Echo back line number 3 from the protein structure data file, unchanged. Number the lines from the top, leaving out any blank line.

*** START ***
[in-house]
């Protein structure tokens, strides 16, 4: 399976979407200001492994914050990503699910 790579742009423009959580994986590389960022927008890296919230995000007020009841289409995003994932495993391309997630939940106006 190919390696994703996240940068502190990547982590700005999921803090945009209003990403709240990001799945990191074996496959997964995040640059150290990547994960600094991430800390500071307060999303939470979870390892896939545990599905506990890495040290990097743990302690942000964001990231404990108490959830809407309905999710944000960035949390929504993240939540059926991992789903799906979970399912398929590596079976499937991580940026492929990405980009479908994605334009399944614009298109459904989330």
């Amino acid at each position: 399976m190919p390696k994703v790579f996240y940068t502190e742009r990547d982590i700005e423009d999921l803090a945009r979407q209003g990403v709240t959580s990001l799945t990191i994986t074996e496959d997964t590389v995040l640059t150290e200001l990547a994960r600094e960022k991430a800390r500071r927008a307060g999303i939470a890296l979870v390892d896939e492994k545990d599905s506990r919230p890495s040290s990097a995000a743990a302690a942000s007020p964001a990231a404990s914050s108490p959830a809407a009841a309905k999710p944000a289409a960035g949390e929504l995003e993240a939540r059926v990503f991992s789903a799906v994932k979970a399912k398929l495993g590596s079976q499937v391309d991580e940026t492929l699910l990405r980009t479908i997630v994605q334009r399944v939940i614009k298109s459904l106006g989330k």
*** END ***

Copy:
């Amino acid at each position: 399976m190919p390696k994703v790579f996240y940068t502190e742009r990547d982590i700005e423009d999921l803090a945009r979407q209003g990403v709240t959580s990001l799945t990191i994986t074996e496959d997964t590389v995040l640059t150290e200001l990547a994960r600094e960022k991430a800390r500071r927008a307060g999303i939470a890296l979870v390892d896939e492994k545990d599905s506990r919230p890495s040290s990097a995000a743990a302690a942000s007020p964001a990231a404990s914050s108490p959830a809407a009841a309905k999710p944000a289409a960035g949390e929504l995003e993240a939540r059926v990503f991992s789903a799906v994932k979970a399912k398929l495993g590596s079976q499937v391309d991580e940026t492929l699910l990405r980009t479908i997630v994605q334009r399944v939940i614009k298109s459904l106006g989330k």